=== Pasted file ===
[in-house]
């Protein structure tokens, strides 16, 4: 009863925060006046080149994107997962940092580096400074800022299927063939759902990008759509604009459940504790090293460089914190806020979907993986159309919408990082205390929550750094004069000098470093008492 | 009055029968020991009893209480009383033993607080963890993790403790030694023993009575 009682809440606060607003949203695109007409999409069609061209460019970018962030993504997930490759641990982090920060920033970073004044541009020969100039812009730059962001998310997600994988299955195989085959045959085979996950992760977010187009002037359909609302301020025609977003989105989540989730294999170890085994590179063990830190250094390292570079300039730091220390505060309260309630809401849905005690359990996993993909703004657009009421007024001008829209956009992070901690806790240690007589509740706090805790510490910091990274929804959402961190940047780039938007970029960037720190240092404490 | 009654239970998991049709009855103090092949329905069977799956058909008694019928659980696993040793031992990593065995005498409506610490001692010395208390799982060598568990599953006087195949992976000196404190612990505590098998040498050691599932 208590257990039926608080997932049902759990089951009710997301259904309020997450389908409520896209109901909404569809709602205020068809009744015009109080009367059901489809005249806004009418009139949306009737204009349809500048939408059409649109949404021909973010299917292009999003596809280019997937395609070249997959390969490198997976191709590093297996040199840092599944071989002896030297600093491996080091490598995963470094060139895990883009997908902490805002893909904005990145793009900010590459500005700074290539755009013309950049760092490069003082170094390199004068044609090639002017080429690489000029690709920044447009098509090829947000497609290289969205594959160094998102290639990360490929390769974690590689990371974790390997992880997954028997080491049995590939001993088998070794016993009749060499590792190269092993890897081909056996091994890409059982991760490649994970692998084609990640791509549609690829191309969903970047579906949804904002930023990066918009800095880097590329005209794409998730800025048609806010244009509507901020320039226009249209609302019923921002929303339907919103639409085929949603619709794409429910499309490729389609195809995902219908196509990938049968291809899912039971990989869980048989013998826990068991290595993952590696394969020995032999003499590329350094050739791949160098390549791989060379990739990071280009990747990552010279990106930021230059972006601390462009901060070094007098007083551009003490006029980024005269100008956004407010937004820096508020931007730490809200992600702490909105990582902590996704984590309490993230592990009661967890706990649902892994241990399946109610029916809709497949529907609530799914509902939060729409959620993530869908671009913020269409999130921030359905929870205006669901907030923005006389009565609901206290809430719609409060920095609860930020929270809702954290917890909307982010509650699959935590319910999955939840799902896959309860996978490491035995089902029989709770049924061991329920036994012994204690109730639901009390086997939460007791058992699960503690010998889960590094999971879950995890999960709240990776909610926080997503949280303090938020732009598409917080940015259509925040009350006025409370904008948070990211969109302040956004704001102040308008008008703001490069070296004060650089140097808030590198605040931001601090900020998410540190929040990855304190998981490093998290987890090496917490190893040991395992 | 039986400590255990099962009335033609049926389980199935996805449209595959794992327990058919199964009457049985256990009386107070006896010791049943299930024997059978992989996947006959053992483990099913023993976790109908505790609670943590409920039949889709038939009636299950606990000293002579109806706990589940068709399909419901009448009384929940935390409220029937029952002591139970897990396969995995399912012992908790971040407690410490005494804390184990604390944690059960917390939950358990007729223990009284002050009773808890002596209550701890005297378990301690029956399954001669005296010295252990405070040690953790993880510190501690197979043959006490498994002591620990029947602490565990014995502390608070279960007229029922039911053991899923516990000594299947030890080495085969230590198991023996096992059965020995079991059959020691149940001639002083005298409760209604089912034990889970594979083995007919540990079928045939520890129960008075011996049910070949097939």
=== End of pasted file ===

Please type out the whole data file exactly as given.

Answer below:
[in-house]
């Protein structure tokens, strides 16, 4: 009863925060006046080149994107997962940092580096400074800022299927063939759902990008759509604009459940504790090293460089914190806020979907993986159309919408990082205390929550750094004069000098470093008492 | 009055029968020991009893209480009383033993607080963890993790403790030694023993009575 009682809440606060607003949203695109007409999409069609061209460019970018962030993504997930490759641990982090920060920033970073004044541009020969100039812009730059962001998310997600994988299955195989085959045959085979996950992760977010187009002037359909609302301020025609977003989105989540989730294999170890085994590179063990830190250094390292570079300039730091220390505060309260309630809401849905005690359990996993993909703004657009009421007024001008829209956009992070901690806790240690007589509740706090805790510490910091990274929804959402961190940047780039938007970029960037720190240092404490 | 009654239970998991049709009855103090092949329905069977799956058909008694019928659980696993040793031992990593065995005498409506610490001692010395208390799982060598568990599953006087195949992976000196404190612990505590098998040498050691599932 208590257990039926608080997932049902759990089951009710997301259904309020997450389908409520896209109901909404569809709602205020068809009744015009109080009367059901489809005249806004009418009139949306009737204009349809500048939408059409649109949404021909973010299917292009999003596809280019997937395609070249997959390969490198997976191709590093297996040199840092599944071989002896030297600093491996080091490598995963470094060139895990883009997908902490805002893909904005990145793009900010590459500005700074290539755009013309950049760092490069003082170094390199004068044609090639002017080429690489000029690709920044447009098509090829947000497609290289969205594959160094998102290639990360490929390769974690590689990371974790390997992880997954028997080491049995590939001993088998070794016993009749060499590792190269092993890897081909056996091994890409059982991760490649994970692998084609990640791509549609690829191309969903970047579906949804904002930023990066918009800095880097590329005209794409998730800025048609806010244009509507901020320039226009249209609302019923921002929303339907919103639409085929949603619709794409429910499309490729389609195809995902219908196509990938049968291809899912039971990989869980048989013998826990068991290595993952590696394969020995032999003499590329350094050739791949160098390549791989060379990739990071280009990747990552010279990106930021230059972006601390462009901060070094007098007083551009003490006029980024005269100008956004407010937004820096508020931007730490809200992600702490909105990582902590996704984590309490993230592990009661967890706990649902892994241990399946109610029916809709497949529907609530799914509902939060729409959620993530869908671009913020269409999130921030359905929870205006669901907030923005006389009565609901206290809430719609409060920095609860930020929270809702954290917890909307982010509650699959935590319910999955939840799902896959309860996978490491035995089902029989709770049924061991329920036994012994204690109730639901009390086997939460007791058992699960503690010998889960590094999971879950995890999960709240990776909610926080997503949280303090938020732009598409917080940015259509925040009350006025409370904008948070990211969109302040956004704001102040308008008008703001490069070296004060650089140097808030590198605040931001601090900020998410540190929040990855304190998981490093998290987890090496917490190893040991395992 | 039986400590255990099962009335033609049926389980199935996805449209595959794992327990058919199964009457049985256990009386107070006896010791049943299930024997059978992989996947006959053992483990099913023993976790109908505790609670943590409920039949889709038939009636299950606990000293002579109806706990589940068709399909419901009448009384929940935390409220029937029952002591139970897990396969995995399912012992908790971040407690410490005494804390184990604390944690059960917390939950358990007729223990009284002050009773808890002596209550701890005297378990301690029956399954001669005296010295252990405070040690953790993880510190501690197979043959006490498994002591620990029947602490565990014995502390608070279960007229029922039911053991899923516990000594299947030890080495085969230590198991023996096992059965020995079991059959020691149940001639002083005298409760209604089912034990889970594979083995007919540990079928045939520890129960008075011996049910070949097939």